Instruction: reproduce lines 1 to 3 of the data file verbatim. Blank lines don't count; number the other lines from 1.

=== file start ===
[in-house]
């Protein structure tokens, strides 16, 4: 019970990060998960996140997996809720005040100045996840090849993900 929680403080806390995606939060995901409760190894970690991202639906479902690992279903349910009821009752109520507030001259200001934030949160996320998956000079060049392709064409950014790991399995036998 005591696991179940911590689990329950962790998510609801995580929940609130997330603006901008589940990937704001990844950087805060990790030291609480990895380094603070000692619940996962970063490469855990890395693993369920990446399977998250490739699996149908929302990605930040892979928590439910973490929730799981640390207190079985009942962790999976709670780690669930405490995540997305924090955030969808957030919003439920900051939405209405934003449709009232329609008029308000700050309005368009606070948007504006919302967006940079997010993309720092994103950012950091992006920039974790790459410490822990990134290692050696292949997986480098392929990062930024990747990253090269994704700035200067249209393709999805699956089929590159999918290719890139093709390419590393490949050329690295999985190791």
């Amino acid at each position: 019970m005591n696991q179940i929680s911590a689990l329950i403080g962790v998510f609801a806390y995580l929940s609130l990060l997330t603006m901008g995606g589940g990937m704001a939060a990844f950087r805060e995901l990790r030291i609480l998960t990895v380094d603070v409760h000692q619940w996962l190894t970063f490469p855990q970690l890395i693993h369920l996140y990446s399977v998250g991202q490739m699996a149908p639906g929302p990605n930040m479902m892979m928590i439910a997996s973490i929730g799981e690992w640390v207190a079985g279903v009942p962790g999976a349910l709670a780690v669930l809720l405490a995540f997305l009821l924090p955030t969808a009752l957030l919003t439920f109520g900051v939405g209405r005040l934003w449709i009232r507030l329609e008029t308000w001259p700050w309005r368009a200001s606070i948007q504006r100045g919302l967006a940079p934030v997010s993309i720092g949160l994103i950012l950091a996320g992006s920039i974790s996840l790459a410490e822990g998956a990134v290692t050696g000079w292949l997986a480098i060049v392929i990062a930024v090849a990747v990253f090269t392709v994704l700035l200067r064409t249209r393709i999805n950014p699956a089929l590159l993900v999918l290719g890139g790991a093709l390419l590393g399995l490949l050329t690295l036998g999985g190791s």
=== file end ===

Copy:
[in-house]
């Protein structure tokens, strides 16, 4: 019970990060998960996140997996809720005040100045996840090849993900 929680403080806390995606939060995901409760190894970690991202639906479902690992279903349910009821009752109520507030001259200001934030949160996320998956000079060049392709064409950014790991399995036998 005591696991179940911590689990329950962790998510609801995580929940609130997330603006901008589940990937704001990844950087805060990790030291609480990895380094603070000692619940996962970063490469855990890395693993369920990446399977998250490739699996149908929302990605930040892979928590439910973490929730799981640390207190079985009942962790999976709670780690669930405490995540997305924090955030969808957030919003439920900051939405209405934003449709009232329609008029308000700050309005368009606070948007504006919302967006940079997010993309720092994103950012950091992006920039974790790459410490822990990134290692050696292949997986480098392929990062930024990747990253090269994704700035200067249209393709999805699956089929590159999918290719890139093709390419590393490949050329690295999985190791």
């Amino acid at each position: 019970m005591n696991q179940i929680s911590a689990l329950i403080g962790v998510f609801a806390y995580l929940s609130l990060l997330t603006m901008g995606g589940g990937m704001a939060a990844f950087r805060e995901l990790r030291i609480l998960t990895v380094d603070v409760h000692q619940w996962l190894t970063f490469p855990q970690l890395i693993h369920l996140y990446s399977v998250g991202q490739m699996a149908p639906g929302p990605n930040m479902m892979m928590i439910a997996s973490i929730g799981e690992w640390v207190a079985g279903v009942p962790g999976a349910l709670a780690v669930l809720l405490a995540f997305l009821l924090p955030t969808a009752l957030l919003t439920f109520g900051v939405g209405r005040l934003w449709i009232r507030l329609e008029t308000w001259p700050w309005r368009a200001s606070i948007q504006r100045g919302l967006a940079p934030v997010s993309i720092g949160l994103i950012l950091a996320g992006s920039i974790s996840l790459a410490e822990g998956a990134v290692t050696g000079w292949l997986a480098i060049v392929i990062a930024v090849a990747v990253f090269t392709v994704l700035l200067r064409t249209r393709i999805n950014p699956a089929l590159l993900v999918l290719g890139g790991a093709l390419l590393g399995l490949l050329t690295l036998g999985g190791s």